Victoria real estate market still adjusting to federal government changes
A total of 640 properties sold in the Victoria Real Estate Board region this March, 7 per cent fewer than the 688 properties sold in March 2018 but a 52 per cent increase from February 2019. Sales of condominiums were down 7.1 per cent from March 2018 with 196 units sold but were up from February 2019 by 51.9 per cent. Sales of single family homes were down 4.5 per cent from March 2018 with 322 sold.
“We continue to see a somewhat static local real estate market through March,” says Victoria Real Estate Board President Cheryl Woolley. “Like in February, REALTORS® have been busy showing properties and discussing strategy with buyers and sellers, while the sales numbers themselves continue to be relatively flat when compared with last year. These market conditions are not a surprise. Consumers continue to adjust to the B20 mortgage qualification rules and the long-term, low inventory of homes. The good news is we have seen a month-over-month increase of active listings on the market – though we remain well under the ten-year average of 3,403.”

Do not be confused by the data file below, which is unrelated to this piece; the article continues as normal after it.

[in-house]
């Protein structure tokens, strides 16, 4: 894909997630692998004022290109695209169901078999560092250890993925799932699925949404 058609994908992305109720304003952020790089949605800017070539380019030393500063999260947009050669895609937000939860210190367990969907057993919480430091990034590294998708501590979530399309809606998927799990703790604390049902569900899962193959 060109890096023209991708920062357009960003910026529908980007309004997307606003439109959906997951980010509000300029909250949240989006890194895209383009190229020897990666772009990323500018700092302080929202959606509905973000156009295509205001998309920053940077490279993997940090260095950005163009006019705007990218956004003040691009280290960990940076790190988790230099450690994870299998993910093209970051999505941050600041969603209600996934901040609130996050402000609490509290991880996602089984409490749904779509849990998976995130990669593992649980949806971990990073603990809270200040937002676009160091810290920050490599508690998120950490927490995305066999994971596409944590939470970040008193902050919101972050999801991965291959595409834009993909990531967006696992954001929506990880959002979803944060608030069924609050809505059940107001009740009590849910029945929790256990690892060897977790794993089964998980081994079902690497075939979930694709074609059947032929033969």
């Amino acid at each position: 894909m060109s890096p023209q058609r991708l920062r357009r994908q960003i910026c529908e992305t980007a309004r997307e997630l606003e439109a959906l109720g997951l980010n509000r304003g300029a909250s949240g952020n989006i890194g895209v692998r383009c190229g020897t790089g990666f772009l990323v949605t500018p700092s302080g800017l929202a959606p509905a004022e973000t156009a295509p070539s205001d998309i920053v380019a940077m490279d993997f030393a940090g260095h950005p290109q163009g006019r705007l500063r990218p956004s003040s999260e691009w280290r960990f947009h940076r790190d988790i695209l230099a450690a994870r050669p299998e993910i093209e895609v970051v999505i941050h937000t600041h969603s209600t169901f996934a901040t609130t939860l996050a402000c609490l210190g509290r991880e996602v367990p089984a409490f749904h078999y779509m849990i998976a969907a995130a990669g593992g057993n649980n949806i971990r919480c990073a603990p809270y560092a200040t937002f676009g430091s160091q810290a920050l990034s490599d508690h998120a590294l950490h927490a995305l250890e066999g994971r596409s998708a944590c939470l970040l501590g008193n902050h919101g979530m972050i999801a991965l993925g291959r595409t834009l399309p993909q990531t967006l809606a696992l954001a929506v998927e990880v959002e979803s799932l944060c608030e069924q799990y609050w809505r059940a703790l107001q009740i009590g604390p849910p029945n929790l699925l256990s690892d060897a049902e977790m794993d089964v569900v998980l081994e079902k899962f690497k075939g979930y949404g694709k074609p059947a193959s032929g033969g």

There were 2,435 active listings for sale on the Victoria Real Estate Board Multiple Listing Service® at the end of March 2019, an increase of 14.3 per cent compared to the month of February and a 37.9 per cent increase from the 1,766 active listings for sale at the end of March 2018.
The Multiple Listing Service® Home Price Index benchmark value for a single family home in the Victoria Core in March 2018 was $867,900. The benchmark value for the same home in March 2019 decreased by 2.8 per cent to $843,600, lower than February’s value of $845,900. The MLS® HPI benchmark value for a condominium in the Victoria Core area in March 2018 was $501,500, while the benchmark value for the same condominium in March 2019 increased by 1.0 per cent to $506,500, slightly higher than February’s value of $502,800.
“The mortgage stress test continues to put further pressure on lower-priced properties by reducing the borrowing power of many prospective buyers and pushing a lot of buyers into an already compressed price bracket with limited inventory,” adds President Woolley. “This means that even though sales are slower than the peak in 2016, many buyers can expect to encounter multiple offer situations as competition increases at lower price points. The federal government recently announced a CMHC shared-equity mortgage program, which aims to reduce first time home buyer payments. However, this program applies only to properties $480,000 or less, and will put even more pressure on lower priced homes and condominiums. These current market dynamics make it increasingly important for our region to continue to find ways to create more affordable housing options to avoid price pressure on the lower-priced properties.”